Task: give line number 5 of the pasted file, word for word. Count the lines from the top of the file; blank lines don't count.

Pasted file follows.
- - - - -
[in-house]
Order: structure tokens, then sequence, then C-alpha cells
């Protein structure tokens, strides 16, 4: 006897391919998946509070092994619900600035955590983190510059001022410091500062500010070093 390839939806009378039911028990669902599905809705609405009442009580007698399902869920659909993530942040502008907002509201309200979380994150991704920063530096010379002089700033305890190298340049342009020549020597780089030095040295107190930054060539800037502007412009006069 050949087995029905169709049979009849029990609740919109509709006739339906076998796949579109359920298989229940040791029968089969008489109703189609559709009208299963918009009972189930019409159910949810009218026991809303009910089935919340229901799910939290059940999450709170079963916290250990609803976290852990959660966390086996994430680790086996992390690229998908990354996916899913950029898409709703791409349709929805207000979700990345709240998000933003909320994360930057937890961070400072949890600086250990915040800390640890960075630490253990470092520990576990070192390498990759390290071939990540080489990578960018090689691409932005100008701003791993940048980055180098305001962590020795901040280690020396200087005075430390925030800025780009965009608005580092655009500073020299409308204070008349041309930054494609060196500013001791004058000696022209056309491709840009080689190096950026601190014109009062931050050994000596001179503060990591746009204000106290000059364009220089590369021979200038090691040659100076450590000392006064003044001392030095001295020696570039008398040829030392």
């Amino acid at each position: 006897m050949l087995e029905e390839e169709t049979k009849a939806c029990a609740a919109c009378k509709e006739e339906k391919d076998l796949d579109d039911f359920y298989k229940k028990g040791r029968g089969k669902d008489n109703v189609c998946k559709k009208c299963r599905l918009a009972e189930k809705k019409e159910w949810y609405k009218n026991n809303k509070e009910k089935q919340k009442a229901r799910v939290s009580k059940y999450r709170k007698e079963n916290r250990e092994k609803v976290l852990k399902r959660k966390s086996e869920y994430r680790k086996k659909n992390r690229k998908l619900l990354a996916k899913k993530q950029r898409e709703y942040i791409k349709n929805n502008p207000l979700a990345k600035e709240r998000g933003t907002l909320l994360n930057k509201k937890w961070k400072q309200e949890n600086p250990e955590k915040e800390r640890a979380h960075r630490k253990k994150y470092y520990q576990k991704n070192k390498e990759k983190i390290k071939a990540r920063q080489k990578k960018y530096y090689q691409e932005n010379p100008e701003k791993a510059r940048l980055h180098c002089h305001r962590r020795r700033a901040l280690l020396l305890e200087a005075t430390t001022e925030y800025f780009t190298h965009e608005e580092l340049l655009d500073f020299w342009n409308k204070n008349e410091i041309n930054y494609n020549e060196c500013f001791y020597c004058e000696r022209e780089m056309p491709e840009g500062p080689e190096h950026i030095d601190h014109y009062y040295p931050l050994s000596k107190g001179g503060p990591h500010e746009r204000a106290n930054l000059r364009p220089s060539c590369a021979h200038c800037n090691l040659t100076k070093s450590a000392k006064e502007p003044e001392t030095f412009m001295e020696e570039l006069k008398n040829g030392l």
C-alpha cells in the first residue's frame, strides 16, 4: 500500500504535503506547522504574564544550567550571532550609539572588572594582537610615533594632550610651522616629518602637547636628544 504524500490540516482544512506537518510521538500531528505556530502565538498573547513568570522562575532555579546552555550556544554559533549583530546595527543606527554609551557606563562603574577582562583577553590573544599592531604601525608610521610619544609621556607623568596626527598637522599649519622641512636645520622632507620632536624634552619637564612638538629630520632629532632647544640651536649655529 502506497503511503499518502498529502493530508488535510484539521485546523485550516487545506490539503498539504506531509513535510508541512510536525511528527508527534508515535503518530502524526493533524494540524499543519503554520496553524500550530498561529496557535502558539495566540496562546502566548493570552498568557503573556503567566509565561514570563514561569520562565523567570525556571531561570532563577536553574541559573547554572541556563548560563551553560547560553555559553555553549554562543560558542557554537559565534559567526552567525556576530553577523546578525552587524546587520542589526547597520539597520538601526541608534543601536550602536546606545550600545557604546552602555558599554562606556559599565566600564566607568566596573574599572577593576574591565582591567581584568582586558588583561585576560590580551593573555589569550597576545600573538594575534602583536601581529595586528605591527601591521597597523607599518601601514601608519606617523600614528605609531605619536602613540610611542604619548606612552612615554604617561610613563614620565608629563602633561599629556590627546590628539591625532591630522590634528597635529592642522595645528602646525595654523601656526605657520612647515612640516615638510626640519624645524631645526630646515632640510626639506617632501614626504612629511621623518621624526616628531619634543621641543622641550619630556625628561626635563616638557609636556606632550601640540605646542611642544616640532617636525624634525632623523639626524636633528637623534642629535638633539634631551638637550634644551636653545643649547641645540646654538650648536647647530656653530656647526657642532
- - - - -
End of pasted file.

C-alpha cells in the first residue's frame, strides 16, 4: 500500500504535503506547522504574564544550567550571532550609539572588572594582537610615533594632550610651522616629518602637547636628544 504524500490540516482544512506537518510521538500531528505556530502565538498573547513568570522562575532555579546552555550556544554559533549583530546595527543606527554609551557606563562603574577582562583577553590573544599592531604601525608610521610619544609621556607623568596626527598637522599649519622641512636645520622632507620632536624634552619637564612638538629630520632629532632647544640651536649655529 502506497503511503499518502498529502493530508488535510484539521485546523485550516487545506490539503498539504506531509513535510508541512510536525511528527508527534508515535503518530502524526493533524494540524499543519503554520496553524500550530498561529496557535502558539495566540496562546502566548493570552498568557503573556503567566509565561514570563514561569520562565523567570525556571531561570532563577536553574541559573547554572541556563548560563551553560547560553555559553555553549554562543560558542557554537559565534559567526552567525556576530553577523546578525552587524546587520542589526547597520539597520538601526541608534543601536550602536546606545550600545557604546552602555558599554562606556559599565566600564566607568566596573574599572577593576574591565582591567581584568582586558588583561585576560590580551593573555589569550597576545600573538594575534602583536601581529595586528605591527601591521597597523607599518601601514601608519606617523600614528605609531605619536602613540610611542604619548606612552612615554604617561610613563614620565608629563602633561599629556590627546590628539591625532591630522590634528597635529592642522595645528602646525595654523601656526605657520612647515612640516615638510626640519624645524631645526630646515632640510626639506617632501614626504612629511621623518621624526616628531619634543621641543622641550619630556625628561626635563616638557609636556606632550601640540605646542611642544616640532617636525624634525632623523639626524636633528637623534642629535638633539634631551638637550634644551636653545643649547641645540646654538650648536647647530656653530656647526657642532